Masters of Body Language Dr. you can see how easily things can get confused and how difficult it is to manipulate nonverbal communication. and feelings while also acting as illustrators and regulators. We will continue by looking at each area. lips. Proxemics Proxemics is the amount of space around or between us and others. neck.angelfire. . hands and gestures. friendly. Together these pieces can convey if we’re comfortable. unhappy. fingers. eyebrows. Just think of the different messages which are communicated through facing a person. shoulders. This space and meaning differs from culture to culture but in American culture the following standards exist. With careful thought. anxious. however. eyes. orientation. and physical behavior. How closely people position themselves to a person during a discussion communicates what type of relationship exists between the two people. nervous and many other messages. This discussion has broken down body language into several areas: proxemics. standing at various distances and in different stances. appearance. eye contact. • • • 0-18 inches is intimate space reserved for family and close friends 18 inches to 4 feet is personal space used in most interpersonal interactions 4-12 feet is social-consultative space used in more formal interactions 3 http://www. we may begin using our bodies to further our clarity and meaning. legs. Body movement can indicate attitudes. Gabriel and Nili Raam Body Aspects Our body says a lot about us in many ways as we communicate. With so many parts conveying messages. Our body movement includes the heads. arms.

jock. punk. simply focus at something on their face When speaking to a group look at everyone Look at people who are key decision makers or hold power Look at reactive listeners Don’t look at the floor. doing one’s hair. doctors wearing lab coats and stethoscopes or various other positions wearing required uniforms of dress. Clothing communication is continued later in life by identifying someone in a suit as a businessperson. This is very true to illustrating the power of eye contact in nonverbal communication. Teens use fashion to determine cliques such as prep. credible and having nothing to hide. yield. People who use eye contact are viewed as confident. deny and request communication between people. Wearing expensive jewelry communicates one message while wearing ceremonial ornaments communicates a completely different message. someone wearing a black robe as a judge. nail trimming or wearing make-up. Eye contact can . Appearance communicates how we feel and how we want to be viewed. scripts or anything that causes you to tilt your head away form the receiver Don’t look at bad listeners that may distract you 4 http://www. Appearance also takes into account personal grooming such as cleanliness. the purpose of clothing has changed from fulfilling a need to expressing oneself.angelfire. Overall appearance is the nonverbal that people are most aware of and manipulate the most. Eye Contact Many sayings hold that the eye is the window to the mind. Adornments are another form of appearance. Some important do’s and do not’s of eye contact are: • • • • • • If you have trouble staring someone in the eye. In today’s society.Masters of Body Language Dr. Gabriel and Nili Raam Appearance Appearance is a second important factor involved with nonverbal communication . or gangster.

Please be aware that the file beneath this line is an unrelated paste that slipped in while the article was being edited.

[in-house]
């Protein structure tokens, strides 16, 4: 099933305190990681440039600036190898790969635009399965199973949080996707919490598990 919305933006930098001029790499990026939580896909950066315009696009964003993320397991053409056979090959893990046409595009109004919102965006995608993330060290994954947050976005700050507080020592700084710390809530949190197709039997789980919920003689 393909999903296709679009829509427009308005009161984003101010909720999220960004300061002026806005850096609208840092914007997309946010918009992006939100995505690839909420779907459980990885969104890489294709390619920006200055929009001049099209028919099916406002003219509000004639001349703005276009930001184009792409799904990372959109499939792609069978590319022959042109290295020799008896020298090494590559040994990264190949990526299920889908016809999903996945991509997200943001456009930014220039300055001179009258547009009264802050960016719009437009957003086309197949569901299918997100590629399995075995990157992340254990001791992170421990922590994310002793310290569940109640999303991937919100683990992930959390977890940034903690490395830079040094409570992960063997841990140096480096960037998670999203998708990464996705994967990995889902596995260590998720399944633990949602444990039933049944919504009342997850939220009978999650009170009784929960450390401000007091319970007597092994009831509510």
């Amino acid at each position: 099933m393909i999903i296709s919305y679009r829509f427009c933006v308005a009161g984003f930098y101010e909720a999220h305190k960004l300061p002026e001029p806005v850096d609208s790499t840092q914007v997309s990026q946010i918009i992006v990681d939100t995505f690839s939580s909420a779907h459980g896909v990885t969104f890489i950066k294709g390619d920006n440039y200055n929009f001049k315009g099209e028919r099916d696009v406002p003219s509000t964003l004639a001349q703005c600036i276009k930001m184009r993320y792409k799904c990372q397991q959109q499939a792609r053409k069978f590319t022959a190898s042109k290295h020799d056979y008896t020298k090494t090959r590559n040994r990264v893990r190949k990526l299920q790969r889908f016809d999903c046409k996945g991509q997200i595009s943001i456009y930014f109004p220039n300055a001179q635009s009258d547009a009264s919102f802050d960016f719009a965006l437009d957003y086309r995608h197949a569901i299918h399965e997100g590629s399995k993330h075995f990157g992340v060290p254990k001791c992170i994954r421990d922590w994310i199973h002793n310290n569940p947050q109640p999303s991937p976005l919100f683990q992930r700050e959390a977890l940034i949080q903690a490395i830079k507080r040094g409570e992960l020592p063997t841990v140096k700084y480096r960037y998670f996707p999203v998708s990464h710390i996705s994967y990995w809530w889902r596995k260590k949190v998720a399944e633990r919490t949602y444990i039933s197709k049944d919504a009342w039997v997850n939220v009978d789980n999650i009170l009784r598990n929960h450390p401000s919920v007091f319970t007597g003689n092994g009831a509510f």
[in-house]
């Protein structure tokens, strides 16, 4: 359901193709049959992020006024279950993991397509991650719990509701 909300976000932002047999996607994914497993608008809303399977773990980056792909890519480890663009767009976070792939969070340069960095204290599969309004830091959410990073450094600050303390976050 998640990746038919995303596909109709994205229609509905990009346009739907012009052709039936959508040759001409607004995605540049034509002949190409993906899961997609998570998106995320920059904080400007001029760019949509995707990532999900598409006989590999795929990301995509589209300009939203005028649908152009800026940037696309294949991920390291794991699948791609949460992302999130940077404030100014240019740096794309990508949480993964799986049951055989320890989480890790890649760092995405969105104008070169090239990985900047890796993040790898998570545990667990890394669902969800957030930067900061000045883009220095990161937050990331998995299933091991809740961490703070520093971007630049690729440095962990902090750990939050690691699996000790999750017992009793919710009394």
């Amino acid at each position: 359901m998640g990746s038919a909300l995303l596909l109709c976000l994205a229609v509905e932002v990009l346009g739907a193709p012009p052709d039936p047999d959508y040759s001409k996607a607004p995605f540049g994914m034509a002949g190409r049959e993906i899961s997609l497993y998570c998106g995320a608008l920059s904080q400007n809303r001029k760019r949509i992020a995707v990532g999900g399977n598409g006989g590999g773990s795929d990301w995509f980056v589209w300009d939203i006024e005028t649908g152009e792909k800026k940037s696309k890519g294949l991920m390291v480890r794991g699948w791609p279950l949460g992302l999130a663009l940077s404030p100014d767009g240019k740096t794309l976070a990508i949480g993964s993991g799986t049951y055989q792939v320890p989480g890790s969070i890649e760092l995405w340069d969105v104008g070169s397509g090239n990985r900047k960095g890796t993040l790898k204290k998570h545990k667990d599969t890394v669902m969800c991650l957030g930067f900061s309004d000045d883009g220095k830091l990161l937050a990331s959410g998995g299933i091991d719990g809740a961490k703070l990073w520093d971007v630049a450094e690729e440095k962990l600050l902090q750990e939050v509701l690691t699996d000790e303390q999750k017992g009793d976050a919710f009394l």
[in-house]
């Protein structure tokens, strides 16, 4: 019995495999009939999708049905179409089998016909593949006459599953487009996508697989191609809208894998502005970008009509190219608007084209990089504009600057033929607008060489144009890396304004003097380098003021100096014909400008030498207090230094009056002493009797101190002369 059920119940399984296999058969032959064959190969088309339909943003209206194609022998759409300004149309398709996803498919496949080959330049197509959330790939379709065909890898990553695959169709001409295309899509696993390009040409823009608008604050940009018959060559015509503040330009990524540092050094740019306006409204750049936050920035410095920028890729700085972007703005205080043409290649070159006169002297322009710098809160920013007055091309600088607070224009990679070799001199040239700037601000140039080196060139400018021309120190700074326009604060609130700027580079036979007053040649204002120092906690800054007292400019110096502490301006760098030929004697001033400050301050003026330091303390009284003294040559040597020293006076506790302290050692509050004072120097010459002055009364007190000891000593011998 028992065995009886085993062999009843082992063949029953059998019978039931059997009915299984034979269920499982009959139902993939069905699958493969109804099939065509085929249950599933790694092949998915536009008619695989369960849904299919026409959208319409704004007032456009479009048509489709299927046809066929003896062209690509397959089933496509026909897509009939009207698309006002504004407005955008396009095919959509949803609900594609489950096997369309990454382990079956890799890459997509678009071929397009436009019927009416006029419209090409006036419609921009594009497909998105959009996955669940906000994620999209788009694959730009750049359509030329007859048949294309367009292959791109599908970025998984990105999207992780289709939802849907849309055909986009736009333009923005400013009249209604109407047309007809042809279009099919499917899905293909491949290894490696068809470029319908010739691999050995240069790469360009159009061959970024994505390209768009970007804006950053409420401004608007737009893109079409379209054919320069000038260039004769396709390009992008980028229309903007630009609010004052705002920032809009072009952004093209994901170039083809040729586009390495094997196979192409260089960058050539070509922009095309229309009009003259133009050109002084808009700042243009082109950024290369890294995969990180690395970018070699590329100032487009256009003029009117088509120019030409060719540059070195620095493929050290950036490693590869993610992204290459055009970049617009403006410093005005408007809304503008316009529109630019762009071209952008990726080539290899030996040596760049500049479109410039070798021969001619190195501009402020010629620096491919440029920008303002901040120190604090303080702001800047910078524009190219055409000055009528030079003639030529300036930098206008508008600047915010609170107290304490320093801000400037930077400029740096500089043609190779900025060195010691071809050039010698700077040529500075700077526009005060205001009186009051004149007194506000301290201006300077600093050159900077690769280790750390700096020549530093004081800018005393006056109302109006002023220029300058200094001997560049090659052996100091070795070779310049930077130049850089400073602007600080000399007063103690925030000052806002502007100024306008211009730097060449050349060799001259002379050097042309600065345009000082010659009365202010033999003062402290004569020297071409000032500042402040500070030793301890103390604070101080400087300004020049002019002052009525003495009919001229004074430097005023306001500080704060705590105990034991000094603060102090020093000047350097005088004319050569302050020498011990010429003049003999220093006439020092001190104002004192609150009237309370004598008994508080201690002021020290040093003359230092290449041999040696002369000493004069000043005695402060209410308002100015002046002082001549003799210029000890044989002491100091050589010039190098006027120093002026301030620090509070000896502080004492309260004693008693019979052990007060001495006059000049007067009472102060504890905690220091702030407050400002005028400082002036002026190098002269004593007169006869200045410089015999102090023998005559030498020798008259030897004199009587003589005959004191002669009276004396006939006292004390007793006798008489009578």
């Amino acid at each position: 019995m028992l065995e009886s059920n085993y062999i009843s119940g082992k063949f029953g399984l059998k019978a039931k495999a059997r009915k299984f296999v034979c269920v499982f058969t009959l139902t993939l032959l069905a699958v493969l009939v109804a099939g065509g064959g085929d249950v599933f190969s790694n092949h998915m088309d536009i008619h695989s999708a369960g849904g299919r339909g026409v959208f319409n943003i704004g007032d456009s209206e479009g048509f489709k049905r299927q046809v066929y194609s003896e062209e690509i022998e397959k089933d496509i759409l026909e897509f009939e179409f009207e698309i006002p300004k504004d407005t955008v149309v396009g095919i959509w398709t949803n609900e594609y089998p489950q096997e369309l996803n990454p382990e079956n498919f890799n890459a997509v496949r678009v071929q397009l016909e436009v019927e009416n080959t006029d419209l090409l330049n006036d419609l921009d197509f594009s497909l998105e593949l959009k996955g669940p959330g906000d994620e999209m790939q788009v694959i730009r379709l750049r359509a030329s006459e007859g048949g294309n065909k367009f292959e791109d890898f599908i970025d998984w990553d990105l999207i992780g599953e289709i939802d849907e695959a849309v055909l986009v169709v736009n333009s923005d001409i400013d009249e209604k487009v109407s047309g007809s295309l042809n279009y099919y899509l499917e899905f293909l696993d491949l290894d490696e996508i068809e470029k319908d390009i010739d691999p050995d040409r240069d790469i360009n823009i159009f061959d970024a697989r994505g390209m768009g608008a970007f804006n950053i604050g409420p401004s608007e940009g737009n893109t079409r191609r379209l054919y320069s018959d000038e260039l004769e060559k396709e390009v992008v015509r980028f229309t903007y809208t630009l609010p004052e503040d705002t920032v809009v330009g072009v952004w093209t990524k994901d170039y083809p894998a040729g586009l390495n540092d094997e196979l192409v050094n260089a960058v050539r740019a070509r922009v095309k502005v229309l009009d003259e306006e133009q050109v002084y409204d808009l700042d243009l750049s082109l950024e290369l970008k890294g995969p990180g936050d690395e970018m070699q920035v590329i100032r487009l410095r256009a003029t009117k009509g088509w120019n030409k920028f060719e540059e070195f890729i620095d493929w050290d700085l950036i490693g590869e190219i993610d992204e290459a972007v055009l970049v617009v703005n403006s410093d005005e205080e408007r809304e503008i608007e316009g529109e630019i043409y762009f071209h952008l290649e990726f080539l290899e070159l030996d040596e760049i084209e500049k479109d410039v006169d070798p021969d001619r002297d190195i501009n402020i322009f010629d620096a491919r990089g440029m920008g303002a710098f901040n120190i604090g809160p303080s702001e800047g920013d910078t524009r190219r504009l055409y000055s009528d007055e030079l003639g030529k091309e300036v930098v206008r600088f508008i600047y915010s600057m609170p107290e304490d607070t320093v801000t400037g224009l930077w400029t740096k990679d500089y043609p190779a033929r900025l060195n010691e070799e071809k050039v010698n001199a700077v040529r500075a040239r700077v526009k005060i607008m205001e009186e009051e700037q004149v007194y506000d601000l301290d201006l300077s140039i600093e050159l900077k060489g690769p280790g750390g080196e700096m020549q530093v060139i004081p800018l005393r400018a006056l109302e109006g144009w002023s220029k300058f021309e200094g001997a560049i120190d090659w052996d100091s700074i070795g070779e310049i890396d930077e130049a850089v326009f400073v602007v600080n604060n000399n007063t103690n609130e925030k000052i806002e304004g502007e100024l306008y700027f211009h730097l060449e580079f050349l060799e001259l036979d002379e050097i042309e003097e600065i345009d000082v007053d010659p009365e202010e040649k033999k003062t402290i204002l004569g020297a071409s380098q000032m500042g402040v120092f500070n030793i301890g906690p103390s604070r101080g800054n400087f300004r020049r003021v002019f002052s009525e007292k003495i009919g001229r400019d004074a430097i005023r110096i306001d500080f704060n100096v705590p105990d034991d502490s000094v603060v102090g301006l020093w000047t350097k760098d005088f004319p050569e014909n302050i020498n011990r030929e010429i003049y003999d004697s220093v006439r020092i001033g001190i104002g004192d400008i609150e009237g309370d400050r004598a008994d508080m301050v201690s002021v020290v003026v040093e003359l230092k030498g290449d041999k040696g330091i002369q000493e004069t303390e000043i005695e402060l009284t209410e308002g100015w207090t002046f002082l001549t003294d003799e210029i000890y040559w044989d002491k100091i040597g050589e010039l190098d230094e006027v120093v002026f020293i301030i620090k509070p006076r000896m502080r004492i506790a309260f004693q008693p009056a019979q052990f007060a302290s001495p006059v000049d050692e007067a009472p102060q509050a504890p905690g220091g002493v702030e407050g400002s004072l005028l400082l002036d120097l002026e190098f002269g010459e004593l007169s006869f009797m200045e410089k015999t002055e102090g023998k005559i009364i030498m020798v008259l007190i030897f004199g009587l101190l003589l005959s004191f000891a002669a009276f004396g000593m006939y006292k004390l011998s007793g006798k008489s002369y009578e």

in your face. It is important to let your gestures flow naturally as if in conversation with a close friend. Facial expression is partly innate and also partly learned. regulators. emphasize a point.angelfire. nose. attention to detail and organization. Gabriel and Nili Raam Body As mentioned earlier. 1) Slumped posture = low spirits 2) Erect posture = high spirits. and evenly distributing your weight are all aspects of posture that communicate professionalism. touching is dangerous because it invades a persons intimate space and may be perceived as unwanted or breaking norms. happiness and a wealth of other messages. lips. confidence. The first important aspect of kinesics is posture. being comfortably upright. it is extremely expressive. such as mouth. or reinforce and idea. affect displays and adapters. show doubt. You may also use gestures to specifically describe shape and size. Several different body gesture strategies are to move to change mood or pace. In conjunction with hand gestures is touching. The last area of physical nonverbal communication is facial expression. Nonverbals communicated by moving the trunk of your body are called body gestures. This is a very powerful communicator especially for establishing a link to a receiver or conveying emotion. squarely facing an audience. illustrators. This type of nonverbal communication is called kinesic code. These behaviors are each communicated in different behaviors and movements of your body. It is made up of emblems. A face can ask questions. cheeks. Standing or sitting in a relaxed professional manner is a positive posture . Also. One reason is because they are so obvious to a receiver and seen to be partly conscious. Some examples are stepping aside for a transition or stepping forward to emphasize a point. Hand gestures are what are most often ide ntified as nonverbal communication. It is important to pay attention to the other person’s nonverbal cues before deciding to initiate a touch. draw attention. sadness. there are many parts of your body that add to the nonverbal message. surprise.Masters of Body Language Dr. However. or picking out a specific item. Below is a list of some body behavior and the message they communicate. energy and confidence 3) Lean forward = open and interested 4) Lean away = defensive or disinterested 5) Crossed arms = defensive 6) Uncrossed arms = willingness to listen 5 http://www. enumerate a list. Because of the number of muscles and features.